Do Areas in ASP.NET MVC end up being a help or just a drag in the end (because of the URL construction)? Would it be better to have subdirectories inside the main Controllers folder? or are there any other options to organizing a project?


For example, this is your average link without Areas:


and this is your average link with Areas:

@Html.ActionLink("Home","Index", new { Area = "", Controller = "Home"})

Could the following work? (Main controller with subdirectories)

Main controller with subdirectories

I'm just trying to find out if implementing Areas in a project is worthwhile, because I also read that it can be problematic when using Dependency Injection. And is there an alternative to Areas?

  • Please clarify your specific problem or add additional details to highlight exactly what you need. As it's currently written, it’s hard to tell exactly what you're asking. – gnat Aug 2 '13 at 13:46
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    @gnat: given the tags, it's pretty clear that the question is about ASP.NET MVC. In this context, the question itself seems pretty clear. – Arseni Mourzenko Aug 2 '13 at 14:47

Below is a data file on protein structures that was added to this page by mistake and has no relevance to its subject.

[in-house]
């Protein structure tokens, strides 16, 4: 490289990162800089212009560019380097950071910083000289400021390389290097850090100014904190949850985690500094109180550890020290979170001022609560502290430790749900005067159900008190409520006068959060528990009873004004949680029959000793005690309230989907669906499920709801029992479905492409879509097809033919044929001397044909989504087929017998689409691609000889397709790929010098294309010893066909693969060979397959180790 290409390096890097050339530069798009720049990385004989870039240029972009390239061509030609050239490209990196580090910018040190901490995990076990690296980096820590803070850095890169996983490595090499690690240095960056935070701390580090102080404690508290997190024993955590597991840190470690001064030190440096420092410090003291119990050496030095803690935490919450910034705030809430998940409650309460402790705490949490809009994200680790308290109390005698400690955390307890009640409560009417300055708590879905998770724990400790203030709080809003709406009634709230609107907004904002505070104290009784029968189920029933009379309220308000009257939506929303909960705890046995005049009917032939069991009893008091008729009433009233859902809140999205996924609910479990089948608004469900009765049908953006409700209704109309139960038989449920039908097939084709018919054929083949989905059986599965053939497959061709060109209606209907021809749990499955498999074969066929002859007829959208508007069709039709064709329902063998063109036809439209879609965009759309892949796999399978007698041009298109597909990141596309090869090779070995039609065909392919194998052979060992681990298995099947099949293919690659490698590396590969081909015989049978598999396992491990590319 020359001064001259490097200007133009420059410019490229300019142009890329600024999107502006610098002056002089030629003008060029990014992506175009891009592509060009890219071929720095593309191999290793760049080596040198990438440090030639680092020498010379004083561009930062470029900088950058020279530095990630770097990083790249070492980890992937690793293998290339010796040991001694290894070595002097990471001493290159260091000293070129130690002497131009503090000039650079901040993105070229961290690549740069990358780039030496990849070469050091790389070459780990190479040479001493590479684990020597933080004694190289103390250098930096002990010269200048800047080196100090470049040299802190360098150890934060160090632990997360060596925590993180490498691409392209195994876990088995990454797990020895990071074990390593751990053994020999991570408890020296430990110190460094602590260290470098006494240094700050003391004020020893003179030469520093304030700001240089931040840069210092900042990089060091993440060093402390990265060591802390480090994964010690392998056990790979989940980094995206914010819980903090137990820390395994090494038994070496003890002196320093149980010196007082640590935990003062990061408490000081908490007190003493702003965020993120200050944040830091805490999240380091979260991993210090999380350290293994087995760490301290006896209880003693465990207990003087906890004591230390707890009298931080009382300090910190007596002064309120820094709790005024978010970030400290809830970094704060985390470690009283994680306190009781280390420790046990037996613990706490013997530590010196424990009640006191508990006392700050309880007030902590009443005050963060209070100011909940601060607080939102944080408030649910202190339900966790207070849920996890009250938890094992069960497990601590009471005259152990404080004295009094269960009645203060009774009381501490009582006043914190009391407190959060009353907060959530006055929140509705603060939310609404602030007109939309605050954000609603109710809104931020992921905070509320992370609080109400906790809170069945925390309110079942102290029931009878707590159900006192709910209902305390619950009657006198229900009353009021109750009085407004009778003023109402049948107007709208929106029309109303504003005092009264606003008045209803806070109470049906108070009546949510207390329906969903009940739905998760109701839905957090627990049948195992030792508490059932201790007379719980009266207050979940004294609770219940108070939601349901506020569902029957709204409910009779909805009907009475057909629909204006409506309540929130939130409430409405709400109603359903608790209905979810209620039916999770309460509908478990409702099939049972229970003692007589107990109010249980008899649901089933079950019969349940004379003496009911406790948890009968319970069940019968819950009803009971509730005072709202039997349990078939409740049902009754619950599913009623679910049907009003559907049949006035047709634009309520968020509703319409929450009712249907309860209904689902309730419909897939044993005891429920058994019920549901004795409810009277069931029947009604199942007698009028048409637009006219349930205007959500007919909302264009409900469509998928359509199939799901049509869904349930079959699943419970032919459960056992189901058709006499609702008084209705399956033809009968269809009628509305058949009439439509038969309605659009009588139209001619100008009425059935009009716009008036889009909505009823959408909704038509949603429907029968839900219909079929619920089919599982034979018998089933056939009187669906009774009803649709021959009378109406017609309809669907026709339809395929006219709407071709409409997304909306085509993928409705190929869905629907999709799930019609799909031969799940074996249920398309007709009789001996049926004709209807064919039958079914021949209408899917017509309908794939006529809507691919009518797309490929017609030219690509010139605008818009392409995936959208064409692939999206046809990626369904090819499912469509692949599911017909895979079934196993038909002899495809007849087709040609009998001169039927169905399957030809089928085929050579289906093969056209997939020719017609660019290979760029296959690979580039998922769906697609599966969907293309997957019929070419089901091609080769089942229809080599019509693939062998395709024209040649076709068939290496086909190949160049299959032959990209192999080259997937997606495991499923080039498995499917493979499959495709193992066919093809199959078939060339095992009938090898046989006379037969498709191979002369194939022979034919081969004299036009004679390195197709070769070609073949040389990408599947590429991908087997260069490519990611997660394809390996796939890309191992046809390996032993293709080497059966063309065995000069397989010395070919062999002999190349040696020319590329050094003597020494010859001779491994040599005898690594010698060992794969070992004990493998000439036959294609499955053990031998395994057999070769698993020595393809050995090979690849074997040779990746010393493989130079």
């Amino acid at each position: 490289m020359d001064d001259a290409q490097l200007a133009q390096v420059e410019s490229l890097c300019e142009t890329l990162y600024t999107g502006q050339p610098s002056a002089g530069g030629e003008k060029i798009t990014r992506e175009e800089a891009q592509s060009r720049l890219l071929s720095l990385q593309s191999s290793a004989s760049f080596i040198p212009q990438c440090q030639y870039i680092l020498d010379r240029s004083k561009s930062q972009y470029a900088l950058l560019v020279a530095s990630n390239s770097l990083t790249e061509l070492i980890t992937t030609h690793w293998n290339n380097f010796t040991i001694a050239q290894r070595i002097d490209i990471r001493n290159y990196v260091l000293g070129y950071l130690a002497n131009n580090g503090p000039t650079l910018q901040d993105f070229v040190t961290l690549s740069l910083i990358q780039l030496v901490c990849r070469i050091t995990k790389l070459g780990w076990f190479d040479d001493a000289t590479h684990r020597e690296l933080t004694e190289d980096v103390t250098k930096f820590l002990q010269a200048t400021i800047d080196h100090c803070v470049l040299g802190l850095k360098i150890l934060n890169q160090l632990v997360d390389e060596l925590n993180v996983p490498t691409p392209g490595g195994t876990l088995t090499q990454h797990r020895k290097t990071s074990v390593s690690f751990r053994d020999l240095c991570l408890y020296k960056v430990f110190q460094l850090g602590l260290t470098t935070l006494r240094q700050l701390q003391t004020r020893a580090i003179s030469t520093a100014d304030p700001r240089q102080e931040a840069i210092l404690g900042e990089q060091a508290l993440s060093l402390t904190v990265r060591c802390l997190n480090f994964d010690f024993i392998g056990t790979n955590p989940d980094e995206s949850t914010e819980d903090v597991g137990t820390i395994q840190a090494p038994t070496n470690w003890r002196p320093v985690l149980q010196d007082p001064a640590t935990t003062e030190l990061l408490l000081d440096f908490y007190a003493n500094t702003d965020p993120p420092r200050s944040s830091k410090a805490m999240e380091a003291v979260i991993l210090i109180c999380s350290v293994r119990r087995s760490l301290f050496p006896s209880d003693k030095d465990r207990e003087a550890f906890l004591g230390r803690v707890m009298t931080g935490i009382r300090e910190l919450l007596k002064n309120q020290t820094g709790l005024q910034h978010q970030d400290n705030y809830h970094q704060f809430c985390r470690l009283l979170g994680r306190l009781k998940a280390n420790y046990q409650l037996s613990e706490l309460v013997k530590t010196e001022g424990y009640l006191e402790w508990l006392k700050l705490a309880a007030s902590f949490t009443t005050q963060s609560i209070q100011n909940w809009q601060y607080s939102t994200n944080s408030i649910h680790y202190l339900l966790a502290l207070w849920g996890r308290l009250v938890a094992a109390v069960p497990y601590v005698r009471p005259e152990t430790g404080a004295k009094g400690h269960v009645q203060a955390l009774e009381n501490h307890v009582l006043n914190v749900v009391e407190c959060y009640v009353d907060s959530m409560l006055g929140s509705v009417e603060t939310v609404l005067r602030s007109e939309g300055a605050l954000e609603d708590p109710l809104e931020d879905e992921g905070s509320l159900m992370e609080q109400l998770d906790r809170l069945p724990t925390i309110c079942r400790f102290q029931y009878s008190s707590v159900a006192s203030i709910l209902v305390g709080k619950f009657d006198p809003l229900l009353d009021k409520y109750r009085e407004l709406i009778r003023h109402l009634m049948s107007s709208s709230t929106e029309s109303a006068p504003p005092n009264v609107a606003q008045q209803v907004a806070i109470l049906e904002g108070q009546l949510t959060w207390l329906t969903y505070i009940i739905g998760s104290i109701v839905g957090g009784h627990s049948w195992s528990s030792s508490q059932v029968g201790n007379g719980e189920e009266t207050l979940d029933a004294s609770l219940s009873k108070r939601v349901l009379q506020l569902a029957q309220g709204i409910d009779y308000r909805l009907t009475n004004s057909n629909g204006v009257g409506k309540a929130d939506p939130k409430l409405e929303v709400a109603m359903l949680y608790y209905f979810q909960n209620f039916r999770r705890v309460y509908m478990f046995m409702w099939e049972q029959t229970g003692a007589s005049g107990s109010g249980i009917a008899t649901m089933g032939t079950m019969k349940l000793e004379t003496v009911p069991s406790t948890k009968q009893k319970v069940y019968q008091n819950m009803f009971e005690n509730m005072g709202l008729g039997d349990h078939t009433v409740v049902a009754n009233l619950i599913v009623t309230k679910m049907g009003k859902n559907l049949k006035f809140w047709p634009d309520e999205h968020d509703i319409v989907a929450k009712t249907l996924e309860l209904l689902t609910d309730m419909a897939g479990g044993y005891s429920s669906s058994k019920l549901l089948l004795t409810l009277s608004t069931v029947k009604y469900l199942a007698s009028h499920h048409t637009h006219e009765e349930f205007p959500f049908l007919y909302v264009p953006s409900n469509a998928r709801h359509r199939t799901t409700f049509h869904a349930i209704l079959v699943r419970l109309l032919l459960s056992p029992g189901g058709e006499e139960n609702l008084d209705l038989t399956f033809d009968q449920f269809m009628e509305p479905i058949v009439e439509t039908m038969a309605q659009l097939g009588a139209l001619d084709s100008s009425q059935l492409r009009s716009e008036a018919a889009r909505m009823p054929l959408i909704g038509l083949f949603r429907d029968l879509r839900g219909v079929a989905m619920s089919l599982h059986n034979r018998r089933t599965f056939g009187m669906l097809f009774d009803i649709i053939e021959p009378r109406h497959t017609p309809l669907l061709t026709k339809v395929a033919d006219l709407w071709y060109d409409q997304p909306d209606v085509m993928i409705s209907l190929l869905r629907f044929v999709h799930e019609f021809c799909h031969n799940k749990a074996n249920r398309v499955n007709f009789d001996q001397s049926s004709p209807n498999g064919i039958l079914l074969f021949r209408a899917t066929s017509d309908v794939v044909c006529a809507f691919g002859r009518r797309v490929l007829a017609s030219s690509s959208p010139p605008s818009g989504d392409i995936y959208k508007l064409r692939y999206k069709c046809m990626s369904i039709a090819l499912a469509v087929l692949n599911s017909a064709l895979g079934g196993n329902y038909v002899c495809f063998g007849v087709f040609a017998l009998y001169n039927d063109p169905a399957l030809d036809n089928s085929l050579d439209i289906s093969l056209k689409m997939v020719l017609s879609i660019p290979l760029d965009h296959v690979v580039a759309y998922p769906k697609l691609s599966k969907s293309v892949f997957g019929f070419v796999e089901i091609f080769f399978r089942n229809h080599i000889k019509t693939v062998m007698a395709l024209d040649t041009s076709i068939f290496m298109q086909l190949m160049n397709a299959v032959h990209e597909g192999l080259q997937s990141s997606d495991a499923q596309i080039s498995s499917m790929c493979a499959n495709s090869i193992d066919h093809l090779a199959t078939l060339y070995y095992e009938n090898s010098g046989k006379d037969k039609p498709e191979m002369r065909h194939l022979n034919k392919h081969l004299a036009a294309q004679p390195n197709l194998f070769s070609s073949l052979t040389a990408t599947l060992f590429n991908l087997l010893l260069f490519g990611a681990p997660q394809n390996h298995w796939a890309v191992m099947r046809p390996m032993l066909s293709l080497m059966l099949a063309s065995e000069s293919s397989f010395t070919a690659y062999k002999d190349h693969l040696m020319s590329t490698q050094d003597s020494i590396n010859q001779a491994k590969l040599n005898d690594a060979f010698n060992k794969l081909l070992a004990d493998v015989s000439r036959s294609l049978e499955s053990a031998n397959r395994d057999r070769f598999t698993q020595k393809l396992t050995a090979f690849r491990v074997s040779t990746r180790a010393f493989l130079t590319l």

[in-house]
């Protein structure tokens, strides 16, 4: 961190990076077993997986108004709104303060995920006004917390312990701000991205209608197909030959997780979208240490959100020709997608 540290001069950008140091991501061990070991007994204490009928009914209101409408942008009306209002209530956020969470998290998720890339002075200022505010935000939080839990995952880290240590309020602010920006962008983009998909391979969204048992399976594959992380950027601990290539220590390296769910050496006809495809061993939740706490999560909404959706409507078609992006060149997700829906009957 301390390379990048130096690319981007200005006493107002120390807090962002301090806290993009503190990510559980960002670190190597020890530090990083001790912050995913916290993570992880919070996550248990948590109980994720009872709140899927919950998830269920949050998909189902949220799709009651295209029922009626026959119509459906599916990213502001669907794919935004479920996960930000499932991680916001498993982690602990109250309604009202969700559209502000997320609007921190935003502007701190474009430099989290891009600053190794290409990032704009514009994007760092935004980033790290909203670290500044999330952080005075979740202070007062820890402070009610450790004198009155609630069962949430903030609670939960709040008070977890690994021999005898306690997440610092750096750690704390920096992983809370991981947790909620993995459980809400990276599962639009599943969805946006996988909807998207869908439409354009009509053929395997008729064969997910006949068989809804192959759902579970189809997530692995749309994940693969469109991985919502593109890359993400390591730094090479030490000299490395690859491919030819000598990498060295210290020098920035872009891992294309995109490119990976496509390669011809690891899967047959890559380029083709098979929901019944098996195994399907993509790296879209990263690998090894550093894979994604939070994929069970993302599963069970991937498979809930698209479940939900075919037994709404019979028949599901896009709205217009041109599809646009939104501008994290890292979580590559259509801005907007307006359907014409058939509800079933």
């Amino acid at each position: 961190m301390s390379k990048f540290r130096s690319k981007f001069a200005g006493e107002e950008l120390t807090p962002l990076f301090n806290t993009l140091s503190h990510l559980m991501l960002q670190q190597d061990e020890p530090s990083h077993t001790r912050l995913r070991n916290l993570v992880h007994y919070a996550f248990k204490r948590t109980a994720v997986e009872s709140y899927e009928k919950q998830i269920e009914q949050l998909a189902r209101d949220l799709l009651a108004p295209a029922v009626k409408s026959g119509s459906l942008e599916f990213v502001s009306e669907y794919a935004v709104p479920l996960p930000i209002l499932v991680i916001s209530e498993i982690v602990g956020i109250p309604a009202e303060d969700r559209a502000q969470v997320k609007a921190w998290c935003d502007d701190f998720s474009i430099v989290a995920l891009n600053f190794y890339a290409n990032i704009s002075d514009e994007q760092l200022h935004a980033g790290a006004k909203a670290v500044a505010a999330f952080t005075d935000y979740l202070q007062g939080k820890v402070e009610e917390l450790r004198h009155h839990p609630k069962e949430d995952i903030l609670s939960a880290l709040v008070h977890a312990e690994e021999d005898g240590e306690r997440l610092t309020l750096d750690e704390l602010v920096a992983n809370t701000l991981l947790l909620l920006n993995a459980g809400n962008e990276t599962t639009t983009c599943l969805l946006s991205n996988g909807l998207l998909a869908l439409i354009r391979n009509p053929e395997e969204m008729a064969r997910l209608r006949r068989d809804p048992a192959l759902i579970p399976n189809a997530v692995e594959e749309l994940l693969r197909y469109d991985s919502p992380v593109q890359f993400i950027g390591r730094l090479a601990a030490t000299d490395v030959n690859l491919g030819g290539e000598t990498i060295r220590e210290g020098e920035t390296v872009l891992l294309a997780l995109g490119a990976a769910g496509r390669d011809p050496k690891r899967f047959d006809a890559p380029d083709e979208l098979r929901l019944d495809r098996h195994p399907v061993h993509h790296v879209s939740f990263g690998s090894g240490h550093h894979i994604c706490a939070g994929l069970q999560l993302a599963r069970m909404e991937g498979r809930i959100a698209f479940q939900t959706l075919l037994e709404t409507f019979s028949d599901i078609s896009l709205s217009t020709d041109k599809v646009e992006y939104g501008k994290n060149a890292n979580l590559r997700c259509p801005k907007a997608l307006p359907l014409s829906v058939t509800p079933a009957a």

• @MainMa my comment referred to first revision of the question, you may take a look at it here. Revised version looks OK to me – gnat Aug 2 '13 at 15:06

In 2013, I think the telling sign is that they were shoved under the carpet by Microsoft and my personal experience has been rather ugly -- if something was big and complex enough to need separate areas I would probably build separate apps and stitch them together using reverse proxies and service calls rather than employing areas directly.

As for your project, it is hard to tell what you are trying to do. If you just want to namespace your controllers a bit and use more than the default routing, that certainly works -- you'll need to tell MVC where to find them when you declare the routes using the string[] namespaces parameter on your route declarations. Linkage would use the standard actionlink options -- with no controller.

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